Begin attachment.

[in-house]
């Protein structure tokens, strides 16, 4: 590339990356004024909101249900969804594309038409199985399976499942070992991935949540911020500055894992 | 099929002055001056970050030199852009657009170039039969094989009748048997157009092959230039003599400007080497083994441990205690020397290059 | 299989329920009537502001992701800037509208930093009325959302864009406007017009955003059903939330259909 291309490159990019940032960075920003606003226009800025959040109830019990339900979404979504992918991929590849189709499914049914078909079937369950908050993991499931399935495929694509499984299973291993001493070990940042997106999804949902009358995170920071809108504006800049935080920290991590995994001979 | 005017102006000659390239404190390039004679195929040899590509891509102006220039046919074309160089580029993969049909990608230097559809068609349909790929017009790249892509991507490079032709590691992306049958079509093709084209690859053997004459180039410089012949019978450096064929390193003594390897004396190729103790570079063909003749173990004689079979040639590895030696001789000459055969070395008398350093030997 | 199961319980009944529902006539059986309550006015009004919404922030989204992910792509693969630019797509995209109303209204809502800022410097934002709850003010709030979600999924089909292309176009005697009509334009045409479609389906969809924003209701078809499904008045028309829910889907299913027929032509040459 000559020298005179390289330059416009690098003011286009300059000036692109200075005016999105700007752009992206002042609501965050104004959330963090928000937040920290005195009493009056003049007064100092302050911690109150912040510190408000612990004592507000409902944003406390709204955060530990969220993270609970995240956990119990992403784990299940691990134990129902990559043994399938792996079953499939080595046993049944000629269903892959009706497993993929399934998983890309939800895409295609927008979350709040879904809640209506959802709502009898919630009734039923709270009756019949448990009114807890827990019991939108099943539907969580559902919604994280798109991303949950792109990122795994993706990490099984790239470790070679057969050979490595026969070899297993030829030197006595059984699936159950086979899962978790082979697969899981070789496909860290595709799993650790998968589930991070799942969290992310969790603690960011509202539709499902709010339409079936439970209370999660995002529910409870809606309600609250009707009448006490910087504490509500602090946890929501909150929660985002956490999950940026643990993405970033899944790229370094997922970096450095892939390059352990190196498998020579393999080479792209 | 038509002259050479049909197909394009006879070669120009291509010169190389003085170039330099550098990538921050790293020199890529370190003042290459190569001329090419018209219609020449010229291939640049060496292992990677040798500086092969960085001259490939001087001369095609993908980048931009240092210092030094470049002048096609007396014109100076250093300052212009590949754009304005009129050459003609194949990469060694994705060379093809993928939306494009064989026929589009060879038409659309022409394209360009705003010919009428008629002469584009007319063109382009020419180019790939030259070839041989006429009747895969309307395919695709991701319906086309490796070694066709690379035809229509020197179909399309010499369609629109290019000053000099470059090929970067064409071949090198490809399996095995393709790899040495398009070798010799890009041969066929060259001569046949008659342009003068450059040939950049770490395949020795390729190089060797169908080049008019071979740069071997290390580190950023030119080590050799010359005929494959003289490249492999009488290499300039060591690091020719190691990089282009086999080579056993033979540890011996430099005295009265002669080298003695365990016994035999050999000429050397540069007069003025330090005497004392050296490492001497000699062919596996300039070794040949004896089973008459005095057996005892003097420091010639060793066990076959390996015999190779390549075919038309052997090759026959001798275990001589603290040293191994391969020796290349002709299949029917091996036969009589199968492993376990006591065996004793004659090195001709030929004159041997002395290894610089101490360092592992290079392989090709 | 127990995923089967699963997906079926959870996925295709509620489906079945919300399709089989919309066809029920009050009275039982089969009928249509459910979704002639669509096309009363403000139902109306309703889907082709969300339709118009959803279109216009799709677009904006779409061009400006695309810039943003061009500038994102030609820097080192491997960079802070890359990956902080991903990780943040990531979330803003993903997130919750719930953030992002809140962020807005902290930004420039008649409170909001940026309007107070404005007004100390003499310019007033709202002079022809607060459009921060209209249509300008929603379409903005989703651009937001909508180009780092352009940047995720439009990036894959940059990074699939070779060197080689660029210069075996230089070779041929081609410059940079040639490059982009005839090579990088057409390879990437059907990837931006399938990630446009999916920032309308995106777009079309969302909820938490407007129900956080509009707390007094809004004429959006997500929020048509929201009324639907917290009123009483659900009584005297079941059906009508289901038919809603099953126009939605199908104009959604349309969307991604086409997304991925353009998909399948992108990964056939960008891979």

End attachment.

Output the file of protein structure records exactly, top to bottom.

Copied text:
[in-house]
């Protein structure tokens, strides 16, 4: 590339990356004024909101249900969804594309038409199985399976499942070992991935949540911020500055894992 | 099929002055001056970050030199852009657009170039039969094989009748048997157009092959230039003599400007080497083994441990205690020397290059 | 299989329920009537502001992701800037509208930093009325959302864009406007017009955003059903939330259909 291309490159990019940032960075920003606003226009800025959040109830019990339900979404979504992918991929590849189709499914049914078909079937369950908050993991499931399935495929694509499984299973291993001493070990940042997106999804949902009358995170920071809108504006800049935080920290991590995994001979 | 005017102006000659390239404190390039004679195929040899590509891509102006220039046919074309160089580029993969049909990608230097559809068609349909790929017009790249892509991507490079032709590691992306049958079509093709084209690859053997004459180039410089012949019978450096064929390193003594390897004396190729103790570079063909003749173990004689079979040639590895030696001789000459055969070395008398350093030997 | 199961319980009944529902006539059986309550006015009004919404922030989204992910792509693969630019797509995209109303209204809502800022410097934002709850003010709030979600999924089909292309176009005697009509334009045409479609389906969809924003209701078809499904008045028309829910889907299913027929032509040459 000559020298005179390289330059416009690098003011286009300059000036692109200075005016999105700007752009992206002042609501965050104004959330963090928000937040920290005195009493009056003049007064100092302050911690109150912040510190408000612990004592507000409902944003406390709204955060530990969220993270609970995240956990119990992403784990299940691990134990129902990559043994399938792996079953499939080595046993049944000629269903892959009706497993993929399934998983890309939800895409295609927008979350709040879904809640209506959802709502009898919630009734039923709270009756019949448990009114807890827990019991939108099943539907969580559902919604994280798109991303949950792109990122795994993706990490099984790239470790070679057969050979490595026969070899297993030829030197006595059984699936159950086979899962978790082979697969899981070789496909860290595709799993650790998968589930991070799942969290992310969790603690960011509202539709499902709010339409079936439970209370999660995002529910409870809606309600609250009707009448006490910087504490509500602090946890929501909150929660985002956490999950940026643990993405970033899944790229370094997922970096450095892939390059352990190196498998020579393999080479792209 | 038509002259050479049909197909394009006879070669120009291509010169190389003085170039330099550098990538921050790293020199890529370190003042290459190569001329090419018209219609020449010229291939640049060496292992990677040798500086092969960085001259490939001087001369095609993908980048931009240092210092030094470049002048096609007396014109100076250093300052212009590949754009304005009129050459003609194949990469060694994705060379093809993928939306494009064989026929589009060879038409659309022409394209360009705003010919009428008629002469584009007319063109382009020419180019790939030259070839041989006429009747895969309307395919695709991701319906086309490796070694066709690379035809229509020197179909399309010499369609629109290019000053000099470059090929970067064409071949090198490809399996095995393709790899040495398009070798010799890009041969066929060259001569046949008659342009003068450059040939950049770490395949020795390729190089060797169908080049008019071979740069071997290390580190950023030119080590050799010359005929494959003289490249492999009488290499300039060591690091020719190691990089282009086999080579056993033979540890011996430099005295009265002669080298003695365990016994035999050999000429050397540069007069003025330090005497004392050296490492001497000699062919596996300039070794040949004896089973008459005095057996005892003097420091010639060793066990076959390996015999190779390549075919038309052997090759026959001798275990001589603290040293191994391969020796290349002709299949029917091996036969009589199968492993376990006591065996004793004659090195001709030929004159041997002395290894610089101490360092592992290079392989090709 | 127990995923089967699963997906079926959870996925295709509620489906079945919300399709089989919309066809029920009050009275039982089969009928249509459910979704002639669509096309009363403000139902109306309703889907082709969300339709118009959803279109216009799709677009904006779409061009400006695309810039943003061009500038994102030609820097080192491997960079802070890359990956902080991903990780943040990531979330803003993903997130919750719930953030992002809140962020807005902290930004420039008649409170909001940026309007107070404005007004100390003499310019007033709202002079022809607060459009921060209209249509300008929603379409903005989703651009937001909508180009780092352009940047995720439009990036894959940059990074699939070779060197080689660029210069075996230089070779041929081609410059940079040639490059982009005839090579990088057409390879990437059907990837931006399938990630446009999916920032309308995106777009079309969302909820938490407007129900956080509009707390007094809004004429959006997500929020048509929201009324639907917290009123009483659900009584005297079941059906009508289901038919809603099953126009939605199908104009959604349309969307991604086409997304991925353009998909399948992108990964056939960008891979």